General preparation of children for school

GED trademark, coined the initialism to identify “tests of general equivalency development” that measure proficiency in general preparation of children for school, mathematics, social studies, reading, and writing. The GED Testing Service is a joint venture of the American Council on Education.

Pearson is the sole developer for the GED test. The test is taken on a computer and in person. States and jurisdictions award a Certificate of High School Equivalency or similarly titled credential to persons who meet the passing score requirements. In addition to English, the GED tests are available in Spanish and in French in Canada, large print, audio, and braille.

These tests gave military personnel and veterans who had enrolled in the military before completing high school a way to demonstrate their knowledge. ACE revised the GED Tests for a third time in 1988. The most noticeable change to the series was the addition of a writing sample, or essay. The new tests placed more emphasis on socially relevant topics and problem-solving skills. A fourth revision was made in 2002 to make the test comply with more recent standards for high-school education. A fifth revision was released on January 2, 2014, to be delivered on Pearson VUE, a proprietary computer-based testing platform.

The new test applies to the United States, but not to Canada or international locations. There are more than 3,200 Official GED Testing Centers in the United States and increasingly in Canada, as well as around the world. Testing centers are most often in adult-education centers, community colleges, and public schools. Official GED Testing Centers are controlled environments. All testing sessions take place either in person or online according to very specific rules, and security measures are enforced. Breaks may be permitted between tests, depending on how many tests are being administered in a session.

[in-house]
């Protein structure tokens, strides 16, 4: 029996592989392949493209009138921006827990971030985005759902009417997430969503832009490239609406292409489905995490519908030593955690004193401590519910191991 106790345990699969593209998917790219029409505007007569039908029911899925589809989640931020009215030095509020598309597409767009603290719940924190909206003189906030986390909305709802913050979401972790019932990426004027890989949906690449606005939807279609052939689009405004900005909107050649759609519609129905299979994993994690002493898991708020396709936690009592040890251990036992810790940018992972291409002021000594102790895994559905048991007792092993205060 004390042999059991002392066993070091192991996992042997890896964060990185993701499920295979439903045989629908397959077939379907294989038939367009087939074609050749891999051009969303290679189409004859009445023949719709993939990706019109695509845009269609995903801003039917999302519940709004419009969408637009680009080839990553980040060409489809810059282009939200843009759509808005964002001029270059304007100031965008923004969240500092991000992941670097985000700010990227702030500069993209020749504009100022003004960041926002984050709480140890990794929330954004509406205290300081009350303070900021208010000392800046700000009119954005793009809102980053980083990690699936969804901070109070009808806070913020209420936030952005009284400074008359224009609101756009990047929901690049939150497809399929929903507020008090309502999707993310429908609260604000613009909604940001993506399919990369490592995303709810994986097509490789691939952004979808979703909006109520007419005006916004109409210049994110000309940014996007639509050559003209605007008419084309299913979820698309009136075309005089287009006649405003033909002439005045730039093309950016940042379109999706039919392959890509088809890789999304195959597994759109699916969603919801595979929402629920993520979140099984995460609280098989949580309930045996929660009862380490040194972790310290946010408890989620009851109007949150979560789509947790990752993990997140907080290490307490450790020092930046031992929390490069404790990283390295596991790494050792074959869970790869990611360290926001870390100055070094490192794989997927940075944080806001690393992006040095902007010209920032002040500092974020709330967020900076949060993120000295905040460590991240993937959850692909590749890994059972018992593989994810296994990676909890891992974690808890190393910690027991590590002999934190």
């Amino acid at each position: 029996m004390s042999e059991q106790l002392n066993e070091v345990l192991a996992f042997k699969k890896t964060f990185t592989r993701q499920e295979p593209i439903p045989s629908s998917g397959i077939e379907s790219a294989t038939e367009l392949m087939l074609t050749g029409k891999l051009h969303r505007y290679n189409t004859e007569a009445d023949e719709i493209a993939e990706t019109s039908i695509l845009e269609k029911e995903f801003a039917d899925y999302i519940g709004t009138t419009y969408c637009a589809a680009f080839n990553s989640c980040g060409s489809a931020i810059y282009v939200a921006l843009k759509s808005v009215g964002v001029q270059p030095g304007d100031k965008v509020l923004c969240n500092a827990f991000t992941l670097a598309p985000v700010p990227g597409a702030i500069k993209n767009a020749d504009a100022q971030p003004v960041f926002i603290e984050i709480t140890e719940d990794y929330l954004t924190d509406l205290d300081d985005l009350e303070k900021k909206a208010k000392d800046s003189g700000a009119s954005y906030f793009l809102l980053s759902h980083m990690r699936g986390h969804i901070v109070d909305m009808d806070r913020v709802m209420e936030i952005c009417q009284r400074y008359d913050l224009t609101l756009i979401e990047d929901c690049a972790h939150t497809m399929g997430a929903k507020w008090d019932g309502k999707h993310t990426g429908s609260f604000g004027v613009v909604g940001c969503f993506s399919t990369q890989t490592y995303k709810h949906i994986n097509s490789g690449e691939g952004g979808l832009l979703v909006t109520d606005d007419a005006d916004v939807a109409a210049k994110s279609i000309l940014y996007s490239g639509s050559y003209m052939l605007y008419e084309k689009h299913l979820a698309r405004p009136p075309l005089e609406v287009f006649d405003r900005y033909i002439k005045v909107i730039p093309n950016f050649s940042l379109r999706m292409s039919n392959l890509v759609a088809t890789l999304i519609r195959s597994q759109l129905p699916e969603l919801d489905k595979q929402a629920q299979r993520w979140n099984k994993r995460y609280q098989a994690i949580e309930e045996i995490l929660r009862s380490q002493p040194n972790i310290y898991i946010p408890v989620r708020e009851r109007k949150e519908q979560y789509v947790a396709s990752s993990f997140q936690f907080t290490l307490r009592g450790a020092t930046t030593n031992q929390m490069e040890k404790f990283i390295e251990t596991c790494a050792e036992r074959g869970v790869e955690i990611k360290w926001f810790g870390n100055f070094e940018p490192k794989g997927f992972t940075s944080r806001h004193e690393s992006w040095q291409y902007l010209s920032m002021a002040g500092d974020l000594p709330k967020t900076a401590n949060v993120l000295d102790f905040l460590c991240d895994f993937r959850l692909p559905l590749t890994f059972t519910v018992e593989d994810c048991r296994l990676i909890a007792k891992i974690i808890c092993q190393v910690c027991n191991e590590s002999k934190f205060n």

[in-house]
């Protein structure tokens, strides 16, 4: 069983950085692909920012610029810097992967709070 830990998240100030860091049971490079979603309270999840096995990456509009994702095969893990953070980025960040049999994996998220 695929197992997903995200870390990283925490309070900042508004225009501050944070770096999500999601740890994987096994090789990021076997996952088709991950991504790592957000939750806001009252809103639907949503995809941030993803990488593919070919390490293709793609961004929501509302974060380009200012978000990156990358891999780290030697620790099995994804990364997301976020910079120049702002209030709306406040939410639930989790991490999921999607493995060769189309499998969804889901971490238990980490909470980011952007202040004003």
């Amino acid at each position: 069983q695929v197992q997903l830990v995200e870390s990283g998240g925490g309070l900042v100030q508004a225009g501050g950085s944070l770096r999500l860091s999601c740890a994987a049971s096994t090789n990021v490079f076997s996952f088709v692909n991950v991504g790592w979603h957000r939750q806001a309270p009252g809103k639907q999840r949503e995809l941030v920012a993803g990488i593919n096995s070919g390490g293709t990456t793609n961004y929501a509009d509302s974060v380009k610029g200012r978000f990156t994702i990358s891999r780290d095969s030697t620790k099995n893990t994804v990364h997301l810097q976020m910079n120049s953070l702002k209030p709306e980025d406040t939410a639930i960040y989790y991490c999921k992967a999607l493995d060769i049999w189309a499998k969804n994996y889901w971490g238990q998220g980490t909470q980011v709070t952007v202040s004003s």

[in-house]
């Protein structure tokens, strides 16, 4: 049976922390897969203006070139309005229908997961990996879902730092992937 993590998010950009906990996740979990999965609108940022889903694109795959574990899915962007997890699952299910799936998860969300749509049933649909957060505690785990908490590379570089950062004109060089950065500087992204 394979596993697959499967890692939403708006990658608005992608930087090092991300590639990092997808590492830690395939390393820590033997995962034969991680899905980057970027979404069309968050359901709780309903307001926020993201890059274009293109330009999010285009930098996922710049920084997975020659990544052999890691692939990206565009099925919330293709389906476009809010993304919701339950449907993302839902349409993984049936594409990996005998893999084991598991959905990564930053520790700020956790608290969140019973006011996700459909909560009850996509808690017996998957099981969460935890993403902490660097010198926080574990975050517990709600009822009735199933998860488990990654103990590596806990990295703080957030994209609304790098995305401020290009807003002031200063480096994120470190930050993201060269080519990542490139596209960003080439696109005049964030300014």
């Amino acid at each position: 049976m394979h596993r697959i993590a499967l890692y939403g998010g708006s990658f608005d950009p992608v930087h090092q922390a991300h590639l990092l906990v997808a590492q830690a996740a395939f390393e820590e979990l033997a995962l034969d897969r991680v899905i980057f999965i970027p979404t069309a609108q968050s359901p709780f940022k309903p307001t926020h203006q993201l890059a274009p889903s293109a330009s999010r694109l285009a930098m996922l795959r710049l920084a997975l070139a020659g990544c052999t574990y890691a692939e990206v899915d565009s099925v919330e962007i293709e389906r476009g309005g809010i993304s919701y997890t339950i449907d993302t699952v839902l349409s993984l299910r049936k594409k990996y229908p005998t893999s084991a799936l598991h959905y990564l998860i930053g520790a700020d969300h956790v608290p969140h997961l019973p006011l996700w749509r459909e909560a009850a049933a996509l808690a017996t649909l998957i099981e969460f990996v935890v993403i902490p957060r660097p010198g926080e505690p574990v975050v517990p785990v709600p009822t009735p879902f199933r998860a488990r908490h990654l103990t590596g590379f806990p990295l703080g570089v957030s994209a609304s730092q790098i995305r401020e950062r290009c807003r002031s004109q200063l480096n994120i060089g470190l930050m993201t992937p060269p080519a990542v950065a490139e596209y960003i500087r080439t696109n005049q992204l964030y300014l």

There may be restrictions on what test-takers may bring into the testing room. There are approximately three to six GED test forms in circulation at any time. This measure helps catch test-takers who may be cheating. As with any standardized test, the various test forms are calibrated to the same level of difficulty. Regulations governing eligibility to take the GED vary by state. According to GED Testing Service policy, students at least 16 years old and not enrolled in high school are eligible for the program. However, many states require the candidate to be 17 years of age and a resident of the state.

The cost of the GED test for test-takers varies depending on the state. 30 for each of the four subject tests. Disabled persons who want to take the GED test may be entitled to receive reasonable testing accommodations. The candidate should return the completed form to the GED Testing Center.

If accommodations are approved, the local GED testing examiner will conduct the testing with the approved accommodations, which are provided at no extra charge. Possible scores on an individual test within the GED battery, range from a minimum of 100 to a maximum of 200. Colleges that admit based upon high school grades may require a minimum score on the GED test for admittance based upon the test. For example, Arizona State University requires an average sub-test score of 500 in addition to the certificate. Most places limit the number of times students may take each individual test within a year.